Peking: no alliance against Moscow, thank you

Despite intense efforts by Washington to draw Peking into a Sino-American strategic alliance, there are increasing indications the People's Republic of China has concluded that joining the United States in an anti-Soviet entente with NATO and Japan might not be in China's best interests. Instead, the PRC appears to be opting for a major leadership role within the third world.

From Peking's perspective, an independent policy rejecting alignment with either superpower makes very good sense.

For one thing, as long as China pursues moderate economic and political policies, the US will continue to promote friendly relations. The PRC leadership can thus count on the opening of further trade opportunities and the extension of technological and other forms of economic assistance. Where its interests coincide with those of the West, Peking will cooperate.

One such area of mutual concern is China's security against a devastating Soviet nuclear attack. The PRC has developed a minimal nuclear deterrent of its own. But of far greater importance is the fact that the US cannot stand idly by while China is destroyed. As long as Peking is not allied with Moscow, China provides an essential counterweight to the Soviet Union in East Asia and must be preserved by the West at almost any cost.

In addition to ensuring China's survival, an independent foreign policy by Peking would create an environment conducive to improved relations with Moscow. A lessening of tensions between the two communist countries would make possible the negotiation of outstanding issues such as the demarcation of the Sino-Soviet border and the drawback of frontier forces. In a less threatening atmosphere the Soviet Union might also be less enthusiastic about outmaneuvering the PRC in Indochina, Korea, India, Afghanistan, and other Asian rimland nations - a development which would be in US interests as well.

A policy of nonalignment is essential if Peking is to fulfill its ambition to be the leader of the third world. By avoiding identification with either bloc, the PRC might well become one of the chief spokesmen for developing countries seeking a new international economic order and relief from perceived exploitation by both ''hegemonists'' and ''imperialists.''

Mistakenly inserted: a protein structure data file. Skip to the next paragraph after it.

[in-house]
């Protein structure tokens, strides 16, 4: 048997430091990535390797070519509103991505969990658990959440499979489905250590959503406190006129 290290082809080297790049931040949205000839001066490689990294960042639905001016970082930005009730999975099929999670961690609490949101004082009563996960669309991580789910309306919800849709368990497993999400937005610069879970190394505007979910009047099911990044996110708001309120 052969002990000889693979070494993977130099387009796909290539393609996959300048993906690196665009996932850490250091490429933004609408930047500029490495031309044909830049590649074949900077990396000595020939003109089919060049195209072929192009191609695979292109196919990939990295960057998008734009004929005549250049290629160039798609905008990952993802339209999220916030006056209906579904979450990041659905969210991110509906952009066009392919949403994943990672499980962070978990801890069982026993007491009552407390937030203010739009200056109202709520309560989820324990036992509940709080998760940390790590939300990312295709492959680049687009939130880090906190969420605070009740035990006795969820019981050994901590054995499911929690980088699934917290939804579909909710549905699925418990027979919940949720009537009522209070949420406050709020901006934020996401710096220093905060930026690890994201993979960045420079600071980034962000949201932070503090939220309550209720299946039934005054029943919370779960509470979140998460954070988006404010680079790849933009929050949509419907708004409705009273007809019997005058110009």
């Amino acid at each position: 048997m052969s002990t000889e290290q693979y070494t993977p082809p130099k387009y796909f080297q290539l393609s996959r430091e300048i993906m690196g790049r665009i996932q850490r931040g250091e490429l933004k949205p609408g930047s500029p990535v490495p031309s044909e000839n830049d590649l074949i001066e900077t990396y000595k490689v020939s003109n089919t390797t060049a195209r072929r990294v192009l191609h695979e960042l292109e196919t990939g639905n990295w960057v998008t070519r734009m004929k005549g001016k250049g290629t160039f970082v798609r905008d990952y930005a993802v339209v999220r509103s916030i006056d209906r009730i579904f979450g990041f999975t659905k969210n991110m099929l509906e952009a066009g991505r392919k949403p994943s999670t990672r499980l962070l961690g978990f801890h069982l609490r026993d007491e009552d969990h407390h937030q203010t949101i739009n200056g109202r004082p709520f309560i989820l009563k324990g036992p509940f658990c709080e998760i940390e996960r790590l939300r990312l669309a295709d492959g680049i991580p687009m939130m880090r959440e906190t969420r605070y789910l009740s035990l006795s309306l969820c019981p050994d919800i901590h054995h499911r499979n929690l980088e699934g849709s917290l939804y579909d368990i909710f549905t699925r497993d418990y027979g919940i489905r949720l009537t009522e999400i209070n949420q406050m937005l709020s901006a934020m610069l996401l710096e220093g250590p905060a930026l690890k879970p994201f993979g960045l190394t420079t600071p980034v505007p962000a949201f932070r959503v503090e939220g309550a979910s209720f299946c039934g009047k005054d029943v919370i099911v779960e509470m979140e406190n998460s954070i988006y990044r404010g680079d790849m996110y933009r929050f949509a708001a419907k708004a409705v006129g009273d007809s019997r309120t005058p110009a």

Although disconcerting to some Western strategists who see US-PRC strategic cooperation as the best way to counter the growing Soviet threat, a more independent policy by Peking might stabilize conditions in East Asia far more than an alliance between the world's most powerful democracy and its most populous communist state.

Bilaterally, Sino-American relations would be encouraged along historical lines, especially the many cultural and economic ties between the two peoples. Divisive issues such as Taiwan's reunification with the mainland could safely be left on the back burner until an equitable solution devised by the Chinese themselves evolved.

Regionally, most of our Asian friends would welcome a change in Sino-American relations away from an emphasis on containment of Soviet military expansion to a concern with China's modernization and its future role in the Pacific Basin Community.

It is essential that we correctly perceive Peking's intentions. China will never accept a role as junior partner in a strategic alliance against the USSR. The Chinese will, however, use our desire for such cooperation to gain as many concessions as possible from both our leaders and those of the Soviet Union.

Like any nation, the PRC pursues its own interests. As we have seen, those interests might well lie in a foreign policy carefully poised between the superpowers. Now is the time for the US to recognize this fact and adjust its China policy accordingly.

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